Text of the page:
I think part of the reason I stepped away from blogging is because I kept finding myself wanting to talk about these artistic challenges in great detail — and I knew I shouldn’t.
First of all, that’s not the kind of blogger I want to be. I want to talk about fun things, about storytelling in a broad sense, and fandom and music and unicorns. I sometimes want to talk about serious things too, but in a way that can apply to many people, not just me. Some long-winded blog post about my specific writing woes is not the kind of thing I want to write about. But I kept almost doing it anyway, as a kind of desperate grasp for comfort, so I stepped away.
Second, I didn’t think that blogging about my artistic challenges was a particularly healthy way to cope with them. Maybe it would have been, for some people, but not for me — me, who used to scroll through my Twitter feed and read everyone’s blog posts and book deal reports, etc., and compare myself to them, and bemoan my lack of online cleverness, and agonize over what to blog about next — something that could send me into some kind of viral fame, perhaps! — and agonize over the fact that I don’t write quickly, and agonize and agonize and agonize until falling into a spiral of anxiety.
It seemed to me that blogging about these challenges might have simply compounded the issue and fed this self-destructive cycle.
Instead, over the past few months, I’ve been working on making time for the margins.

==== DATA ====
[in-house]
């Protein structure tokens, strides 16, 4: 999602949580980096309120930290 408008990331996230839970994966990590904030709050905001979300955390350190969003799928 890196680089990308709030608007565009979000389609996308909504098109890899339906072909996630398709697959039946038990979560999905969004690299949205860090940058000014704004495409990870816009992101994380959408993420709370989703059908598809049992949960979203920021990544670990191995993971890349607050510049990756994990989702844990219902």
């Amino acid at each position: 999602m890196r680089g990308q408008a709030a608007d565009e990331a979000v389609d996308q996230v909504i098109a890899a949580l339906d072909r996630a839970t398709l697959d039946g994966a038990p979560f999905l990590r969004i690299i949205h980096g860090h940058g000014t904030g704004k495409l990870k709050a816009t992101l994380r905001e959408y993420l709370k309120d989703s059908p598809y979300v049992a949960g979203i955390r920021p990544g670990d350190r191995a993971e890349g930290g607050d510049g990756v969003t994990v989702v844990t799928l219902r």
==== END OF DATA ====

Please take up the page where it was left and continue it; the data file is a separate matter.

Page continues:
I’ve been making an effort to blog less, to tweet less, to resist comparing myself to others (which is so hard). When I feel the old anxiety rising, I step away from the computer. I go on a walk. I go for a drive. I eat my lunch outside in the sunshine. I run and exercise regularly. I eat well. I have a healthy sleeping schedule. When my boyfriend gets home in the evenings, I close my computer and ignore my phone. (For the most part, anyway; sometimes one just has to tweet about Breaking Bad.)
Basically, I’ve learned how to read myself more closely, how to recognize those moments when I’m veering into unhealthy behavior, and how to then step away from that behavior and channel its troubled energy into something kinder to myself — attending a local street fair, perusing the stalls at a farmer’s market, catching up with a friend or family member, or maybe just dancing around the house singing Britney Spears at the top of my lungs.
This is a work in progress. Sometimes I still feel anxious when I’m out socializing and not at home working. Sometimes I find it hard to truly relax. And I’ll always have to work on not comparing myself to others — and using what I see to beat myself up.
But I’m making a conscious effort to change my attitude about work, to change my attitude about living, and to make time for that glorious white space.
So, all that to say, that’s why I haven’t been blogging as much. Although I would like to start it up again, I think — carefully, and at my own pace. Because that is nothing to be ashamed of.
And I wonder: How do you feel about blogging, and social media in general? How do you find a balance between work and life? What are some things you do when you need a break? How do you like to fill in the margins of your life?